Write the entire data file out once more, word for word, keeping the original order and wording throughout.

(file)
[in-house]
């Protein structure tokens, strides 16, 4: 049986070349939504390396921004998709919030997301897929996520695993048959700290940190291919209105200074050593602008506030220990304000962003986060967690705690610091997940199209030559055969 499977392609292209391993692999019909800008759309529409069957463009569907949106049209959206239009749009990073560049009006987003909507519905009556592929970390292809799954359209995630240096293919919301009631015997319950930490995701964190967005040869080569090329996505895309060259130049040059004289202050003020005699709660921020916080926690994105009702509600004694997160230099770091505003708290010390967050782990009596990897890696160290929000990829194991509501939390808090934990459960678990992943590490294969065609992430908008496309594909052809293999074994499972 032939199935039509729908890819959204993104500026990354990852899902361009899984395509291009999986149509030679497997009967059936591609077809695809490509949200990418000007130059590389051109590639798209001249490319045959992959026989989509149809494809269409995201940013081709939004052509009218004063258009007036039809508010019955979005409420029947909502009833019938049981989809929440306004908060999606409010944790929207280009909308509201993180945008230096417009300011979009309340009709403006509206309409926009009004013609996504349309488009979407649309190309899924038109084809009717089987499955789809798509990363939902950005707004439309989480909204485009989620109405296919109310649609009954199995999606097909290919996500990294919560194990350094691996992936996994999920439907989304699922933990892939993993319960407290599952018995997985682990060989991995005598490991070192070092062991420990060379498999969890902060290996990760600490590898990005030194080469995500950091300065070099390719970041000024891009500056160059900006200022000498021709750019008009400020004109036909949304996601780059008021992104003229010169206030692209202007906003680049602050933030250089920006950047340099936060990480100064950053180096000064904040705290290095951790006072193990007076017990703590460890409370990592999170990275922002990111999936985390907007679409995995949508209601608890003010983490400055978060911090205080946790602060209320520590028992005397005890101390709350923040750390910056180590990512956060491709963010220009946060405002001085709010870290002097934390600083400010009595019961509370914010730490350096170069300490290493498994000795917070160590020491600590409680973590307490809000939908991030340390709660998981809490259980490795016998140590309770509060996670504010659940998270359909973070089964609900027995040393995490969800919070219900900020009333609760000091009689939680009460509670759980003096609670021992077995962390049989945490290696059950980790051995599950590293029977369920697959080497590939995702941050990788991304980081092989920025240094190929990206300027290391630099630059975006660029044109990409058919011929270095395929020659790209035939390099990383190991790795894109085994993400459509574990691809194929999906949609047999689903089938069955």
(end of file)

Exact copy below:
[in-house]
């Protein structure tokens, strides 16, 4: 049986070349939504390396921004998709919030997301897929996520695993048959700290940190291919209105200074050593602008506030220990304000962003986060967690705690610091997940199209030559055969 499977392609292209391993692999019909800008759309529409069957463009569907949106049209959206239009749009990073560049009006987003909507519905009556592929970390292809799954359209995630240096293919919301009631015997319950930490995701964190967005040869080569090329996505895309060259130049040059004289202050003020005699709660921020916080926690994105009702509600004694997160230099770091505003708290010390967050782990009596990897890696160290929000990829194991509501939390808090934990459960678990992943590490294969065609992430908008496309594909052809293999074994499972 032939199935039509729908890819959204993104500026990354990852899902361009899984395509291009999986149509030679497997009967059936591609077809695809490509949200990418000007130059590389051109590639798209001249490319045959992959026989989509149809494809269409995201940013081709939004052509009218004063258009007036039809508010019955979005409420029947909502009833019938049981989809929440306004908060999606409010944790929207280009909308509201993180945008230096417009300011979009309340009709403006509206309409926009009004013609996504349309488009979407649309190309899924038109084809009717089987499955789809798509990363939902950005707004439309989480909204485009989620109405296919109310649609009954199995999606097909290919996500990294919560194990350094691996992936996994999920439907989304699922933990892939993993319960407290599952018995997985682990060989991995005598490991070192070092062991420990060379498999969890902060290996990760600490590898990005030194080469995500950091300065070099390719970041000024891009500056160059900006200022000498021709750019008009400020004109036909949304996601780059008021992104003229010169206030692209202007906003680049602050933030250089920006950047340099936060990480100064950053180096000064904040705290290095951790006072193990007076017990703590460890409370990592999170990275922002990111999936985390907007679409995995949508209601608890003010983490400055978060911090205080946790602060209320520590028992005397005890101390709350923040750390910056180590990512956060491709963010220009946060405002001085709010870290002097934390600083400010009595019961509370914010730490350096170069300490290493498994000795917070160590020491600590409680973590307490809000939908991030340390709660998981809490259980490795016998140590309770509060996670504010659940998270359909973070089964609900027995040393995490969800919070219900900020009333609760000091009689939680009460509670759980003096609670021992077995962390049989945490290696059950980790051995599950590293029977369920697959080497590939995702941050990788991304980081092989920025240094190929990206300027290391630099630059975006660029044109990409058919011929270095395929020659790209035939390099990383190991790795894109085994993400459509574990691809194929999906949609047999689903089938069955």